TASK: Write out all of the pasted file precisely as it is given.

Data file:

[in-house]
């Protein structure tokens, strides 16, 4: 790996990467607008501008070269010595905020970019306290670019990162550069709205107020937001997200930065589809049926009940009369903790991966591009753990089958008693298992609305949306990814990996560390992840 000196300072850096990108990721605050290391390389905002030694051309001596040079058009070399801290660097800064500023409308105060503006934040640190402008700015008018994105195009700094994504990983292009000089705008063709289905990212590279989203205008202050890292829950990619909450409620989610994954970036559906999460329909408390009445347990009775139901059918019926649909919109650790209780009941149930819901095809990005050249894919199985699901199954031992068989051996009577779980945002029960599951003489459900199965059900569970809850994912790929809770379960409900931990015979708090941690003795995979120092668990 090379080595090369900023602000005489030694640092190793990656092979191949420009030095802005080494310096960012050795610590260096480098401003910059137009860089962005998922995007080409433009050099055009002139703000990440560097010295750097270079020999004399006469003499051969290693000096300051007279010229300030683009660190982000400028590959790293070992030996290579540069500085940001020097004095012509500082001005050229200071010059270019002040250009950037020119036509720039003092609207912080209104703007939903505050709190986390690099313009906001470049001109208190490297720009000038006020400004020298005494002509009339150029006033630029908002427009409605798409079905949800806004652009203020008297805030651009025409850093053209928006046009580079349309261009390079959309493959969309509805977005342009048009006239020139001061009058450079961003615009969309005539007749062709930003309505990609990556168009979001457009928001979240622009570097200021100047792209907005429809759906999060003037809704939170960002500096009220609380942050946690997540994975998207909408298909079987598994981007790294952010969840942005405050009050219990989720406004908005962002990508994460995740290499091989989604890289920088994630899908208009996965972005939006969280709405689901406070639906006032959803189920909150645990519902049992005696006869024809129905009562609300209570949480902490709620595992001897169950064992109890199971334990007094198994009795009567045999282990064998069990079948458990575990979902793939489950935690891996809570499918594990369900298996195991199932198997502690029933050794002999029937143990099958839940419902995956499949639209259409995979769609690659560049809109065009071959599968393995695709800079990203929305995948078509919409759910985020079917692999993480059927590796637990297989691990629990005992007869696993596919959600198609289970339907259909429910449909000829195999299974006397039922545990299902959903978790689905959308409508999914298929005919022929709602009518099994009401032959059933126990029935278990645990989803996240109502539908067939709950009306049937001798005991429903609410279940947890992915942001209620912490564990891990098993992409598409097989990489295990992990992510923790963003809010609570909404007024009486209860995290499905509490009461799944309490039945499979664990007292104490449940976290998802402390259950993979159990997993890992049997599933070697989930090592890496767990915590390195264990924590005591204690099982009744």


[in-house]
């Protein structure tokens, strides 16, 4: 790996990467607008501008070269010595905020970019306290670019990162550069709205107020937001997200930065589809049926009940009369903790991966591009753990089958008693298992609305949306990814990996560390992840 000196300072850096990108990721605050290391390389905002030694051309001596040079058009070399801290660097800064500023409308105060503006934040640190402008700015008018994105195009700094994504990983292009000089705008063709289905990212590279989203205008202050890292829950990619909450409620989610994954970036559906999460329909408390009445347990009775139901059918019926649909919109650790209780009941149930819901095809990005050249894919199985699901199954031992068989051996009577779980945002029960599951003489459900199965059900569970809850994912790929809770379960409900931990015979708090941690003795995979120092668990 090379080595090369900023602000005489030694640092190793990656092979191949420009030095802005080494310096960012050795610590260096480098401003910059137009860089962005998922995007080409433009050099055009002139703000990440560097010295750097270079020999004399006469003499051969290693000096300051007279010229300030683009660190982000400028590959790293070992030996290579540069500085940001020097004095012509500082001005050229200071010059270019002040250009950037020119036509720039003092609207912080209104703007939903505050709190986390690099313009906001470049001109208190490297720009000038006020400004020298005494002509009339150029006033630029908002427009409605798409079905949800806004652009203020008297805030651009025409850093053209928006046009580079349309261009390079959309493959969309509805977005342009048009006239020139001061009058450079961003615009969309005539007749062709930003309505990609990556168009979001457009928001979240622009570097200021100047792209907005429809759906999060003037809704939170960002500096009220609380942050946690997540994975998207909408298909079987598994981007790294952010969840942005405050009050219990989720406004908005962002990508994460995740290499091989989604890289920088994630899908208009996965972005939006969280709405689901406070639906006032959803189920909150645990519902049992005696006869024809129905009562609300209570949480902490709620595992001897169950064992109890199971334990007094198994009795009567045999282990064998069990079948458990575990979902793939489950935690891996809570499918594990369900298996195991199932198997502690029933050794002999029937143990099958839940419902995956499949639209259409995979769609690659560049809109065009071959599968393995695709800079990203929305995948078509919409759910985020079917692999993480059927590796637990297989691990629990005992007869696993596919959600198609289970339907259909429910449909000829195999299974006397039922545990299902959903978790689905959308409508999914298929005919022929709602009518099994009401032959059933126990029935278990645990989803996240109502539908067939709950009306049937001798005991429903609410279940947890992915942001209620912490564990891990098993992409598409097989990489295990992990992510923790963003809010609570909404007024009486209860995290499905509490009461799944309490039945499979664990007292104490449940976290998802402390259950993979159990997993890992049997599933070697989930090592890496767990915590390195264990924590005591204690099982009744």